Devils Canyon CPUs and Z87
Earlier it was mooted that the new unlocked CPUs will only be compatible with Intel 9-series motherboards. However Intel have since stated that Devils Canyon CPUs will also be compatible with selected Z87 motherboard SKUs, i.e. those able to handle the slightly higher TDP of the new chips following a suitable UEFI BIOS update. Essentially, support is up to the motherboard manufacturers themselves rather than Intel laying down the law.
We have been in touch with GIGABYTE who stated that as far as they were concerned all Z87 motherboards would be compatible with the new unlocked CPUs. It's worth noting however that such systems couldn't be classed as 'Devils Canyon' as they do not also include the features new to the 9-series – esp. Intel Rapid Storage PCIe technology. Our most recent communication with ASUS UK indicated that they were still awaiting word from the engineers before committing themselves to a statement. We heard nothing back from other manufacturers we reached out to.
Of course, this all has potential ramifications for Z97 sales going forward as well as Broadwell in late 2014/2015, but that's really beyond the scope of this piece. We would however note that given a choice between Z87 and Z97 the latter is really the superior platform; it's probably not worth looking for cheaper Z87 variants except in under-served form factors.
The Return Of The Unlocked Pentium
It's been some considerable time since Pentium was Intel's performance brand. Still, it's a well respected one and as teased in March Intel are indeed releasing the first unlocked Pentium in years: the Intel G3258. Although not quite the snappiest of SKUs – the Pentium lineup is a more budget-oriented arrangement these days where naming schemes have even less to do with performance - it is a truly budget CPU thanks to clocking in at a cheerful $72 MSRP.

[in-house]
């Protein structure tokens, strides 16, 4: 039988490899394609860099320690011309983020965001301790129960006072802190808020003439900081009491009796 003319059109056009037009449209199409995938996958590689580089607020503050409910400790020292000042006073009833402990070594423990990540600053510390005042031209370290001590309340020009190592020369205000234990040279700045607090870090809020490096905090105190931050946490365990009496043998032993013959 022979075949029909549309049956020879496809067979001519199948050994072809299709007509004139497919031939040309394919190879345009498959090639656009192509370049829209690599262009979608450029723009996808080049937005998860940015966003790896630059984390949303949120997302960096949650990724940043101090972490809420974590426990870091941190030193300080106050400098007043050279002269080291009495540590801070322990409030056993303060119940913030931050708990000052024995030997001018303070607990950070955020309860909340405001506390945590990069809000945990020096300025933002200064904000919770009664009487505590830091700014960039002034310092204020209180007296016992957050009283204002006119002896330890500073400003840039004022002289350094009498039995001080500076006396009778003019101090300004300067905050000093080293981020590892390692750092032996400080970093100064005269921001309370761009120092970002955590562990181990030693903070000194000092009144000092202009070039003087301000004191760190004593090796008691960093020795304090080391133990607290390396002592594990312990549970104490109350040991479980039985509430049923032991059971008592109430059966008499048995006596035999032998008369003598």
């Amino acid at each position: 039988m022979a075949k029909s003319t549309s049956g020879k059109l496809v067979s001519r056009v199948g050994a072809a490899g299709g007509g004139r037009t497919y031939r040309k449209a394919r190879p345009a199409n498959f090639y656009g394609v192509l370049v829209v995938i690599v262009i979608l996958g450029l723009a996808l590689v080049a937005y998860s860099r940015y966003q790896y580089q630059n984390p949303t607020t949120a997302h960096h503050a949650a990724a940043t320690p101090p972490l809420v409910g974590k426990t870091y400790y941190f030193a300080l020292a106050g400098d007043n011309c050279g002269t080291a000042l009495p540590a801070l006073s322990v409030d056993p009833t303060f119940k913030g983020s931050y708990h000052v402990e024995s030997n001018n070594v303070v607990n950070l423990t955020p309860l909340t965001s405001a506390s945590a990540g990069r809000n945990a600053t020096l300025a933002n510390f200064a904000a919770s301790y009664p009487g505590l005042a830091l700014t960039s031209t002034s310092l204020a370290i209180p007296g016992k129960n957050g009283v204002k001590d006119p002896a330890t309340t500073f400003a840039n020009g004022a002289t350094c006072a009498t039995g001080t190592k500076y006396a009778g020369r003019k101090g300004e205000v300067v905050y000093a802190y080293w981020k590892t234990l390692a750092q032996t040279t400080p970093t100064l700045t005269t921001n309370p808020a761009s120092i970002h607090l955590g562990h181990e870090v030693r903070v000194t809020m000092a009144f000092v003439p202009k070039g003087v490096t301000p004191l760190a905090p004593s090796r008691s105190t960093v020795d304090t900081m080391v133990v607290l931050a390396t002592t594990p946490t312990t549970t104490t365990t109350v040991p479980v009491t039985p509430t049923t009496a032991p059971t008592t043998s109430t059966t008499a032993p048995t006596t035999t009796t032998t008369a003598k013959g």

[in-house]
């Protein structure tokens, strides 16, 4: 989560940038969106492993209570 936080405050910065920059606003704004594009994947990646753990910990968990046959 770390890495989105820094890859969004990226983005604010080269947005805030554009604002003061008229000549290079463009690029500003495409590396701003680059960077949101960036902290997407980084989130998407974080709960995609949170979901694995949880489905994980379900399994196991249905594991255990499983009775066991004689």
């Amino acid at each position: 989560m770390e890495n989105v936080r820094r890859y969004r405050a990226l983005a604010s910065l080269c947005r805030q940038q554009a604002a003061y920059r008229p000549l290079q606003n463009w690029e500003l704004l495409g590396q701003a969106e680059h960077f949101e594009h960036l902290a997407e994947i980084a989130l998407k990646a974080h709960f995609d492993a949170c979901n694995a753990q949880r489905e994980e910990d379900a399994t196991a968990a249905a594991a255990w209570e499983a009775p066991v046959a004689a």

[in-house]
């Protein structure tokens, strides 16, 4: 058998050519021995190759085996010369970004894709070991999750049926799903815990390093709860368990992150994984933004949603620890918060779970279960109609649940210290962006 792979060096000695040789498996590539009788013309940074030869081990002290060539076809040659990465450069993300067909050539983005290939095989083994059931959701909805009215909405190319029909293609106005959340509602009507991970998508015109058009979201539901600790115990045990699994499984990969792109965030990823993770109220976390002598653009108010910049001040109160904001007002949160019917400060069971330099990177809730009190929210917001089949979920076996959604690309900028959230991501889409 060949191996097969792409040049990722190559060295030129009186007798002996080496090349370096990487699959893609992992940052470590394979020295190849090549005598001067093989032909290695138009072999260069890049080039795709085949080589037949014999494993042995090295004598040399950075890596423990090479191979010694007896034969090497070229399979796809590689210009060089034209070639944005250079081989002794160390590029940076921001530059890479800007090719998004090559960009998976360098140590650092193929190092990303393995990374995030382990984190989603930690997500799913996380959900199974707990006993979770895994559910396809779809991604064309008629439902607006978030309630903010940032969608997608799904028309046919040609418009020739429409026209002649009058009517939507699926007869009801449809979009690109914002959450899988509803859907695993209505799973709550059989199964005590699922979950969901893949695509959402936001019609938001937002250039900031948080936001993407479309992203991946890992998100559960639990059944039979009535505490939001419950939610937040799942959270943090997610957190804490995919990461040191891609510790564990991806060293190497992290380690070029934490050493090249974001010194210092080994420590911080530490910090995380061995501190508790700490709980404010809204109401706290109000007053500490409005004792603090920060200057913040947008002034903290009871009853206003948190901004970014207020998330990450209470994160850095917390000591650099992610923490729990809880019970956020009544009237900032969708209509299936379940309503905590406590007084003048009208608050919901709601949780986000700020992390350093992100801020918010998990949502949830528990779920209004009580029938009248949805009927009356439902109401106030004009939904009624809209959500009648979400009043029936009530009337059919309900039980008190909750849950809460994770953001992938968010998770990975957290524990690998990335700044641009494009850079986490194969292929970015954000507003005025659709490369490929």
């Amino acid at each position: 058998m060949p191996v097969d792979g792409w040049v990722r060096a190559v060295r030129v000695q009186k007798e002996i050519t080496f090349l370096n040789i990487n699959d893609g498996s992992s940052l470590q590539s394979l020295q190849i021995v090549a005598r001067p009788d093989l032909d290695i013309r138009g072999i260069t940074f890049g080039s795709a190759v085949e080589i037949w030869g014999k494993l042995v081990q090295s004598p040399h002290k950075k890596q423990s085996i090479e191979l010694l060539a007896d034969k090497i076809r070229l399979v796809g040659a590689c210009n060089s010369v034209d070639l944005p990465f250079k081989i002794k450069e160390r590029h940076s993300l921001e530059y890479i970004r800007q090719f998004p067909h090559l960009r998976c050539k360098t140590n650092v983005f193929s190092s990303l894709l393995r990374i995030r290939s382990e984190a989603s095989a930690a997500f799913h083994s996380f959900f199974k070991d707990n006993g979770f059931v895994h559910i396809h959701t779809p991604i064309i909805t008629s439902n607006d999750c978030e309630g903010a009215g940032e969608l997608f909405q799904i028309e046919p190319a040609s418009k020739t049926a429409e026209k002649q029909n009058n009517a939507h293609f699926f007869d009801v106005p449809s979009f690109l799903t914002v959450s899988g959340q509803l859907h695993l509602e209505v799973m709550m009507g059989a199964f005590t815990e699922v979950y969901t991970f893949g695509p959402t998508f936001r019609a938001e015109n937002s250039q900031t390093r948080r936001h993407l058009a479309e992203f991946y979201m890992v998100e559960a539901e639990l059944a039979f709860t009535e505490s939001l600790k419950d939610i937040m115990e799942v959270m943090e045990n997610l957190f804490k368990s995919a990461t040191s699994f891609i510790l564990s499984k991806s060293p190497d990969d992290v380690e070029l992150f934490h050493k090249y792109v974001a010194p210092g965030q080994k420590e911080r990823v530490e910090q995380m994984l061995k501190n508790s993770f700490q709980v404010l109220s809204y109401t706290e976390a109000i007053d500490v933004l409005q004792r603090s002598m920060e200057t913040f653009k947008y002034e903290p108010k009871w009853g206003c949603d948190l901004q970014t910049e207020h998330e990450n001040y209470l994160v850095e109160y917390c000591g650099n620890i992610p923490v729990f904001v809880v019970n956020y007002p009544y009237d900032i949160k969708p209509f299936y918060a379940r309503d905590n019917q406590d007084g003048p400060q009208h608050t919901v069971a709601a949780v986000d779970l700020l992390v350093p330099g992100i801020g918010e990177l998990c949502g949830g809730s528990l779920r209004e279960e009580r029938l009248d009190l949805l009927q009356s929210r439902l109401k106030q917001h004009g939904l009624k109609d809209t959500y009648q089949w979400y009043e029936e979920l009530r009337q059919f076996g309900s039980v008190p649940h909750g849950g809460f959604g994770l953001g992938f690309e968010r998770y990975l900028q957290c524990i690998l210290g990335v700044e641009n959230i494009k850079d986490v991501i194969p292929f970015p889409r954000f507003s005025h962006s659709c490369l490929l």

In common with others in the range the dual-core, single-threaded CPU G3258 has a modest clock speed of 3.2GHz, but you'll notice that it's the only G3-series CPU to feature an unlocked multiplier. As with other G32 CPUs it only supports DDR3 1333MHz memory, which could be a significant bottle-neck to overall performance even if it didn't seem to hurt those from previous generations. The limitations for the CPU therefore aren't currently known by the press or general public, and could be a nice little clocker for the money.
For a certain class of consumer the most noteworthy feature of the G3258 is support for Intel's Quicksync encoding and transcoding. It's therefore ideal for those on a particularly tight budget who want to take advantage of the codec's excellent encoding or transcoding speeds without spending large sums on a full-scale Core i3 PC, also keeping down cooling and noise to boot.
Overclocking the G3258, like the K-series CPUs in the Core i5 and i7 range, likely requires a Z87 or Z97 motherboard flashed with an up to date UEFI BIOS. Quick Sync however will be available on all 8-series and 9-series boards.
So that's a rundown of today's announcements from Intel. Unfortunately we don't expect any news about the eagerly awaited enthusiast/workstation class Haswell-E platform which had been due in the second half of the year. However we will seek to update this article should any new information come to light.